VIDEO: Viaduct closure traffic briefing on Day 6

ORIGINAL REPORT, 12:20 PM: Almost didn’t make it to today’s multi-department briefing on Viaduct-closure traffic … because of the traffic. The bridge was still backed up to the crest at 10:30 am, and 1st Avenue S. was bumper-to-bumper. First highlight, the daily late-morning tunneling update:


149 feet of the 385 to get the machine clear of the underside of the Viaduct. But, Dave Sowers of WSDOT told us and the other media at this morning’s briefing (held as usual on the downtown Water Taxi dock, because of the Viaduct backdrop), they don’t want to predict when they’ll be done with the under-the-Viaduct phase – let alone speculate on whether there’s any chance of finishing that sooner than the “about two weeks” timeframe. The ground remains stable around and over the machine, Sowers said, and everything “looks great.”

(From left, SDOT’s Jon Layzer, Metro’s Victor Obeso, WSDOT’s Dave Sowers)

No Seattle Tunnel Partners rep at this briefing (unlike the one via phone yesterday, which was focused on tunneling), since this was supposed to be about traffic and transit. We asked Victor Obeso from Metro if the afternoon problems headed this way were going to lead to any changes in the southbound routes that have been getting stuck behind trains at Lander. Short answer: No. Longer answer: They’re continuing to monitor and evaluate.

More to come in a bit. We also recorded it all on video so you can watch for yourself once we have it uploaded. (UPDATE: Here’s the video:)

ADDED 1:36 PM: Other toplines – unlike the Water Taxi, where passengers can be very precisely counted, other modes of travel can only estimate trends since the closure began. Bus usage in general is estimated to be up a single-digit percentage overall, Metro says, but they ran more than 70 extra trips the first three days. Sound Transit, 10 percent for light rail, 15 percent for Sounder trains. Something else that’s up: Jon Layzer of SDOT noted a big increase in “blocking incidents,” although deployment of Incident Response Teams and other people to help clear them has been helpful.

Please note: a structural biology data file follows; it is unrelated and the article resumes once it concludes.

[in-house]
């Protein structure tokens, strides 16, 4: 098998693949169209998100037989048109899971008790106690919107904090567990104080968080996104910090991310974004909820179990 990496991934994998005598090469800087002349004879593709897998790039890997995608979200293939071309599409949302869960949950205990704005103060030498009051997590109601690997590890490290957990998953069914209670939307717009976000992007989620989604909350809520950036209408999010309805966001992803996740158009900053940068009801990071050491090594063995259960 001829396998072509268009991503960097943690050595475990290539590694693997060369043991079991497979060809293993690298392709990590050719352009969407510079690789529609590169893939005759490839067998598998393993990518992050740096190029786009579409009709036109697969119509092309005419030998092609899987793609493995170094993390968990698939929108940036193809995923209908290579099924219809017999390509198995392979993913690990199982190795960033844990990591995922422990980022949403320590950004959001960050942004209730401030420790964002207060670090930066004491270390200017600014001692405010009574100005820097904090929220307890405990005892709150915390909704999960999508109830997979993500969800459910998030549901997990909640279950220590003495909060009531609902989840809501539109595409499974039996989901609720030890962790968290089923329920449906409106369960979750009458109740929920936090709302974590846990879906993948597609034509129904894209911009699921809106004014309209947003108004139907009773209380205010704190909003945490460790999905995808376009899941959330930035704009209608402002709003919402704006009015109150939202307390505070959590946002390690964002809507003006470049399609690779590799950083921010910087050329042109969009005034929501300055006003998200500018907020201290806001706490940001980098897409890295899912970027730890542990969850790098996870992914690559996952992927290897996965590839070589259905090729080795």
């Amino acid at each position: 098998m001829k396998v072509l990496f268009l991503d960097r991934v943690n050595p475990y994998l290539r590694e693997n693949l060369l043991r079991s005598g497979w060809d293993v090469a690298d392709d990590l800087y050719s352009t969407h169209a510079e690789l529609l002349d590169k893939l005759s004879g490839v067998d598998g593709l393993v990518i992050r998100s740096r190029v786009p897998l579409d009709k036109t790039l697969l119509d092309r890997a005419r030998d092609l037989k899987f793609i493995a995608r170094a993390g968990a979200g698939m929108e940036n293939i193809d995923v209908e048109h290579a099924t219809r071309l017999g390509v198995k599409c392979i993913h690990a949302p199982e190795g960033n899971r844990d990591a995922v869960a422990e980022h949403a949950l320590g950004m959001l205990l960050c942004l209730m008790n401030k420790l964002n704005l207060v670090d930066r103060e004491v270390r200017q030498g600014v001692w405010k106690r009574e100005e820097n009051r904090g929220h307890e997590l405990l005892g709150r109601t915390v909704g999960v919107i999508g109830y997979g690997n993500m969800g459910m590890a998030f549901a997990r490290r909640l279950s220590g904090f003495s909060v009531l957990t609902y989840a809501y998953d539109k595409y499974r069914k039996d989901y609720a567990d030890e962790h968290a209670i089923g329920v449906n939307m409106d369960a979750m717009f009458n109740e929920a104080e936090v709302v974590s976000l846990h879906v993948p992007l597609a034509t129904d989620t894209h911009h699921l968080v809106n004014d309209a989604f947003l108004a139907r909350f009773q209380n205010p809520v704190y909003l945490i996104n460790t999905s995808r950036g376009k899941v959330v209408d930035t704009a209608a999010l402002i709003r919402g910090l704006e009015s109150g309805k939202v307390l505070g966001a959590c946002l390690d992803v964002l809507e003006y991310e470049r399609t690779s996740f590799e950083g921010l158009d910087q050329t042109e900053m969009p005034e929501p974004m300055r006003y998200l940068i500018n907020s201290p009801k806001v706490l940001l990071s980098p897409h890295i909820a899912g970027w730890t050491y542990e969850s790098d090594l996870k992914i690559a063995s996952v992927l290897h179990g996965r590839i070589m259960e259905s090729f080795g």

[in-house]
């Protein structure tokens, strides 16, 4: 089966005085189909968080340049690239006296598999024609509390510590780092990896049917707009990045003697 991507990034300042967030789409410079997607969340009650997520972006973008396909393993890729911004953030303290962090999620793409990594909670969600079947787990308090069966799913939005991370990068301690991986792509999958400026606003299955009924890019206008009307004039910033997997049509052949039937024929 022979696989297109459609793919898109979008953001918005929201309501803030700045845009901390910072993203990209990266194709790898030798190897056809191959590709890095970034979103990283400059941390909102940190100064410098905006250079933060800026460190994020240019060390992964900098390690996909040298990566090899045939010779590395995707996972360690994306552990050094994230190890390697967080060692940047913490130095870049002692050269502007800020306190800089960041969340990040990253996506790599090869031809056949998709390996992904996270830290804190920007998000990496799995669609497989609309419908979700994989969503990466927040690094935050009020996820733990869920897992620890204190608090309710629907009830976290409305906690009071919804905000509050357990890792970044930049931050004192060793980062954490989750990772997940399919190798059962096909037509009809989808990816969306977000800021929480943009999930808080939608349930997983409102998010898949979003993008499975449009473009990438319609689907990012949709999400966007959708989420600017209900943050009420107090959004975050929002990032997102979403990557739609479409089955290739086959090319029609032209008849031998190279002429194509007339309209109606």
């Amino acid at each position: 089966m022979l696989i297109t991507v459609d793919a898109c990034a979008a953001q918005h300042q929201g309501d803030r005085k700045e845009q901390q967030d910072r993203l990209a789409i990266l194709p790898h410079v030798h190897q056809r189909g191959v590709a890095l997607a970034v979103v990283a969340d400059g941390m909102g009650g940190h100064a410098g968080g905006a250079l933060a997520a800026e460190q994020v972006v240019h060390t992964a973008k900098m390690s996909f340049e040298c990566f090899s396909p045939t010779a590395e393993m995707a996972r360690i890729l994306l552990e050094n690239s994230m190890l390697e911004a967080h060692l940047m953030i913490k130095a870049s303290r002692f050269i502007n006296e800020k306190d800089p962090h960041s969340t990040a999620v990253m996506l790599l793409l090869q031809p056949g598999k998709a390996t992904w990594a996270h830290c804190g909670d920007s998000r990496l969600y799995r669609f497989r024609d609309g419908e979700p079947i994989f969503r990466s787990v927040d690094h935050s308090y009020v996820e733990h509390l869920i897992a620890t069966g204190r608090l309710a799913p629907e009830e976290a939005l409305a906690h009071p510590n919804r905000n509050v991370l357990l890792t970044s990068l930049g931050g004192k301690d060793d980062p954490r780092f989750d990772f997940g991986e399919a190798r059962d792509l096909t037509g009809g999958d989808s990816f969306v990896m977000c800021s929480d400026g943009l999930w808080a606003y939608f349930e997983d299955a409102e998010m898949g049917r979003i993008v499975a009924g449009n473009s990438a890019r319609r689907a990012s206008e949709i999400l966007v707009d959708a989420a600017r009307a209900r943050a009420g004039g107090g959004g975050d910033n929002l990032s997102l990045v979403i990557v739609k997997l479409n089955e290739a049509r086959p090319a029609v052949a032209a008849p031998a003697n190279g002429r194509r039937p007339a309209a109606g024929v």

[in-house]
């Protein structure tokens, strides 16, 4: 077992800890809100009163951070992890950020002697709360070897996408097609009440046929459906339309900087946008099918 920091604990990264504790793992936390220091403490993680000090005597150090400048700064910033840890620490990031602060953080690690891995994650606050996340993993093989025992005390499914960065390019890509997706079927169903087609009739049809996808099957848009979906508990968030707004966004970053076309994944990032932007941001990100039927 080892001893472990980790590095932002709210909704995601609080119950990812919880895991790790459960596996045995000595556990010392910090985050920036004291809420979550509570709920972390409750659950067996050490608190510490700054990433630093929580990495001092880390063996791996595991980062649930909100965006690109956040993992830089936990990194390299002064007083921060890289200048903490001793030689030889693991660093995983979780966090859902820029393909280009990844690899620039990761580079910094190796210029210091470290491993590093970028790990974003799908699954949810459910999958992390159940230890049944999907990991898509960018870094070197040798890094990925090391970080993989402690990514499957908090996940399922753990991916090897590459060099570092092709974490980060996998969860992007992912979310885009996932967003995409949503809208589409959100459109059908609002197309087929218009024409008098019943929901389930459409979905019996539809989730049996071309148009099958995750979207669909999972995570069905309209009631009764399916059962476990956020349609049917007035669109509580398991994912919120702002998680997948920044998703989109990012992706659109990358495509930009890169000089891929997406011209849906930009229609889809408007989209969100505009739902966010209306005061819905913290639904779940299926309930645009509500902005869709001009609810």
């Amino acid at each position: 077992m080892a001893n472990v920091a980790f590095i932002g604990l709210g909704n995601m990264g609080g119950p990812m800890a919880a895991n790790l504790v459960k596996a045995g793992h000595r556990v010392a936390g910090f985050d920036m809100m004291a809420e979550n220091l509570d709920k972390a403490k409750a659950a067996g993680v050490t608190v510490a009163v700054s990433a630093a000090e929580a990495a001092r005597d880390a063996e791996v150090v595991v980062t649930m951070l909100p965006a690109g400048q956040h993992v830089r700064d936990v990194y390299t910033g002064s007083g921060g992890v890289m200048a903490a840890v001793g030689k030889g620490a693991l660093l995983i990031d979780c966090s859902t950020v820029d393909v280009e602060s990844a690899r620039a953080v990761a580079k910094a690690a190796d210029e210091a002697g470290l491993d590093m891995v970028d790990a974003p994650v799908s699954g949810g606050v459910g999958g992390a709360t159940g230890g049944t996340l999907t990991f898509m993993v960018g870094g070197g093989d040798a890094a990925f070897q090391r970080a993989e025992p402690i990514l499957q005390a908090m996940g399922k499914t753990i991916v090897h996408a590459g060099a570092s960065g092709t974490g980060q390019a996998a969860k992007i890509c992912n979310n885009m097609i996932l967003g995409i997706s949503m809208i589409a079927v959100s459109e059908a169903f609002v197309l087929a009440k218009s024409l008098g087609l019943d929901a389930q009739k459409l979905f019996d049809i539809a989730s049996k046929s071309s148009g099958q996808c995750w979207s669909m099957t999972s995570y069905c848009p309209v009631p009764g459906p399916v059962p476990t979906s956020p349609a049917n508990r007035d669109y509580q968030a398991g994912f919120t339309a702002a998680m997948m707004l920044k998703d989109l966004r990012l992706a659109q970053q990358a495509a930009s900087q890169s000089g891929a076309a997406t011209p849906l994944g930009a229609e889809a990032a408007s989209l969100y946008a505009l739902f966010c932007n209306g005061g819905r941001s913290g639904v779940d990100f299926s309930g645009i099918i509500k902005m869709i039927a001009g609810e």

Anything they’ve learned so far that will be kept post-closure? he was asked. While he didn’t commit to anything, he did promise they would have an “after-action report” to look at such things.

5 Replies to "VIDEO: Viaduct closure traffic briefing on Day 6"

  • KT May 4, 2016 (1:56 pm)

    Color my a cynic but this sounds to me ears “we don’t consider it a priority”.  Because after all, they have two weeks to figure it out!  

    …”were going to lead to any changes in the southbound routes that have been getting stuck behind trains at Lander. Short answer: No. Longer answer: They’re continuing to monitor and evaluate…”

  • rpo May 4, 2016 (2:02 pm)

    I just spent 40 minutes waiting for a single train to pass on Lander.  There was someone pacing the intersection yelling into a radio to “keep it going” and “why are you stopping again” each time the train stopped.  I did not envy him.

    The subsequent traffic jams on 1st and 4th must have been huge.

  • Cass May 4, 2016 (5:42 pm)

    The local 21, the 50 and the Vashon express buses have to wait for these trains all the time.  It is so common for my bus to be stuck behind a train while I’m waiting for the 21 to W. Seattle at 1st and Lander that I don’t even think of it as a remarkable occurrence.  Do you think all of these complaints about the re-routed buses having to wait for the trains will help the buses that normally use Lander in the long term?  Years ago I thought the bus move from 1st to 4th was temporary, but it seems to have become permanent.  

    During the 10ish minutes (bus delayed by train…) I waited for the 21 just before 4 I saw a 120, 125, 21X , and 2 Cs go by.

  • RayWest May 4, 2016 (6:18 pm)

    God help us if Bertha breaks down again.

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